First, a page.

Grain basis levels were stagnant yet again this week with the average corn basis across the country unchanged, while soybeans slipped 1-cent a bushel.
Basis levels since harvest have remained incredibly flat. For corn, the overall change in US average basis in the past 3.5 months has been only about 2-cents a bushel. Generally speaking we get at least some modest left-to-right movement in basis during the post-harvest season. In the last 5 years, only 2013 saw a drop in basis levels from December into early spring.
This week the Gulf saw mixed movement in basis levels with corn slipping 2 cents a bushel, while soybeans advanced 3 cents a bushel. Ethanol plants were mostly steady this week although Western Cornbelt plants did see some uptick in basis, with a few plants boosting basis by 3 to 5 cents a bushel. Soy plants on the other hand were off 1-cent a bushel on average and Western Plants were more susceptible to weakness than the East.
Grains were stronger to start the week but began to falter by the end of the week as wheat slid lower. By the end wheat was off 13, while corn and soybeans managed a 3 and 2-cent advance respectively.
The week started with CFTC showing a record large short position in the corn market, which helped push prices higher as some short-covering got the week off to a positive start. Weekly EIA ethanol production came in on the high side, reaching its highest point since January, while weekly export sales of corn topped analyst expectations coming in at 1.2 MMT versus trade expectations ranging from 0.7-1.1 MMT.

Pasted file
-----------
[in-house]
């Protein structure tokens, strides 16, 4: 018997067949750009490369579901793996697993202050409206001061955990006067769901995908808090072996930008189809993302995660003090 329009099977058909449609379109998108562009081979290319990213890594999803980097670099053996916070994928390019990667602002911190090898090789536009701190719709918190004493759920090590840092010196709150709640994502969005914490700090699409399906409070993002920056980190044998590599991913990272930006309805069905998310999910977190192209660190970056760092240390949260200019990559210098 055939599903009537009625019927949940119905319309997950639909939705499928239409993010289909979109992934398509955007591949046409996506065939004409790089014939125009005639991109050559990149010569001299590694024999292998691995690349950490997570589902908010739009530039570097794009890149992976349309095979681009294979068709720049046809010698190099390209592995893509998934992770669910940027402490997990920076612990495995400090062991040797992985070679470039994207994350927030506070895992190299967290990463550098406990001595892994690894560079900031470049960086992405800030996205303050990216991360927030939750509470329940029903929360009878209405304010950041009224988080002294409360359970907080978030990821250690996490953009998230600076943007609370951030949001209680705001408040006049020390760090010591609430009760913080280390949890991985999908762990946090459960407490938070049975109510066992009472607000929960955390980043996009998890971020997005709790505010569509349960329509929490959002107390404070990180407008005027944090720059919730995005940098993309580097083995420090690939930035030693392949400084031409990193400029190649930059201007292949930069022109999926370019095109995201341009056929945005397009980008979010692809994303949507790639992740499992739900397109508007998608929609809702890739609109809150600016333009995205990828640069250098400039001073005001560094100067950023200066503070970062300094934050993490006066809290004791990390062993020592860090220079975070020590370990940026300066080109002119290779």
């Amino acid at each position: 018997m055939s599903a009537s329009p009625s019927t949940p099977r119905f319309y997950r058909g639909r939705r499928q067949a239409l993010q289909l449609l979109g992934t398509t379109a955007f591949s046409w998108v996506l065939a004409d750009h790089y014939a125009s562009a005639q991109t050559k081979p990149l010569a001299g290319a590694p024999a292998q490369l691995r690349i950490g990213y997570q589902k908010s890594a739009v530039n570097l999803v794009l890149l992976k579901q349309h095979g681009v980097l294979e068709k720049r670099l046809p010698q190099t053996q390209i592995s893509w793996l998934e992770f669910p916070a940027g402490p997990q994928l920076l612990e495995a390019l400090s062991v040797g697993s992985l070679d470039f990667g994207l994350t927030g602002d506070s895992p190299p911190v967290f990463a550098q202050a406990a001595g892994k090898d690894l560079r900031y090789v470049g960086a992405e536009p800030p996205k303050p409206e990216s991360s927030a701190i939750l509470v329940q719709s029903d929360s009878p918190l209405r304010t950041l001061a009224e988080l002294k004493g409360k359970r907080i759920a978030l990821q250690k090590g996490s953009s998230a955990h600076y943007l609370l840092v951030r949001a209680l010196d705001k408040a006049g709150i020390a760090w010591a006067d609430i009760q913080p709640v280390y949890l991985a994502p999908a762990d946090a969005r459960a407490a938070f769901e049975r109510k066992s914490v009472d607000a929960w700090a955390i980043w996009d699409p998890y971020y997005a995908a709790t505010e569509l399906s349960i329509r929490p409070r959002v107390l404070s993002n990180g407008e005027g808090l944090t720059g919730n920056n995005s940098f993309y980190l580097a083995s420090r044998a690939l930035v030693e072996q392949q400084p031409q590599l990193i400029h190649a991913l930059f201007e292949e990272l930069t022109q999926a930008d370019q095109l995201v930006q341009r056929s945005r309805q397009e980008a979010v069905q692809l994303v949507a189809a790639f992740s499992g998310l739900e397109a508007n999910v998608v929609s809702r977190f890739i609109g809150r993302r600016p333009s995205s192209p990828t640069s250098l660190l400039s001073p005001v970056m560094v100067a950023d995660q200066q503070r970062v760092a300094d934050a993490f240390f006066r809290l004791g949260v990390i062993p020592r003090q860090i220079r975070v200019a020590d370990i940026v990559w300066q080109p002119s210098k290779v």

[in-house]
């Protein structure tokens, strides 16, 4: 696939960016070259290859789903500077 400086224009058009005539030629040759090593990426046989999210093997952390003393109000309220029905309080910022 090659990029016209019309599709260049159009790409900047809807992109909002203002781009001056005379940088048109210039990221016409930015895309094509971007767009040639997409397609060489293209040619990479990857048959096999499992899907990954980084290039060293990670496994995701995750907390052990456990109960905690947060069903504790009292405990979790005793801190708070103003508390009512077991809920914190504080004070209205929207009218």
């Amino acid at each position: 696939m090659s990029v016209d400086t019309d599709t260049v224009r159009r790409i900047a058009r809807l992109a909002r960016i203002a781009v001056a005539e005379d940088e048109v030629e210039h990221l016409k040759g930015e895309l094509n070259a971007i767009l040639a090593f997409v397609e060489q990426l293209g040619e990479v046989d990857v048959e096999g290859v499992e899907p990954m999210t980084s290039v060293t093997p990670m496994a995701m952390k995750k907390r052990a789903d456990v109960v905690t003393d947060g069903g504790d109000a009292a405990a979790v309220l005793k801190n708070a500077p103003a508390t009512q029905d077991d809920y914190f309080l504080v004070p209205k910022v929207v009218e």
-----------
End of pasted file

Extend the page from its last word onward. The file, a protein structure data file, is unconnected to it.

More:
For soybeans, the slide in the US dollar is starting to have a noticeable impact on FOB grain price comparisons around the globe. Thursday, the US soybean FOB price dropped below Brazil’s price for the first time since the US harvest in October. For most of the US post-harvest season, the strong dollar has put US soybeans at a $0.40 a bushel premium to Brazil, but that quickly reversed in the last week thanks to the falling US dollar and strengthening Brazilian Real. The Brazilian Real has strengthened 8 percent in the last two weeks thanks to political upheaval that has the country calling for a new leadership.
For wheat, prices had rebounded sharply to start the week but sold off quickly on Thursday giving up half of the gains accumulated in the last two weeks. Dry weather in the Plains, and threats of a potential cold snap this coming weekend had helped lift wheat prices off of the lows established on March 2nd. But, this weekend’s weather seems to be bringing some moisture potential to Oklahoma and Kansas and the latest temperature outlook is not as cold as previously feared. Even so, the longer-term forecast seems to point to below normal moisture in April and May for the Southern Plains, which could spell problems during the key growing season.
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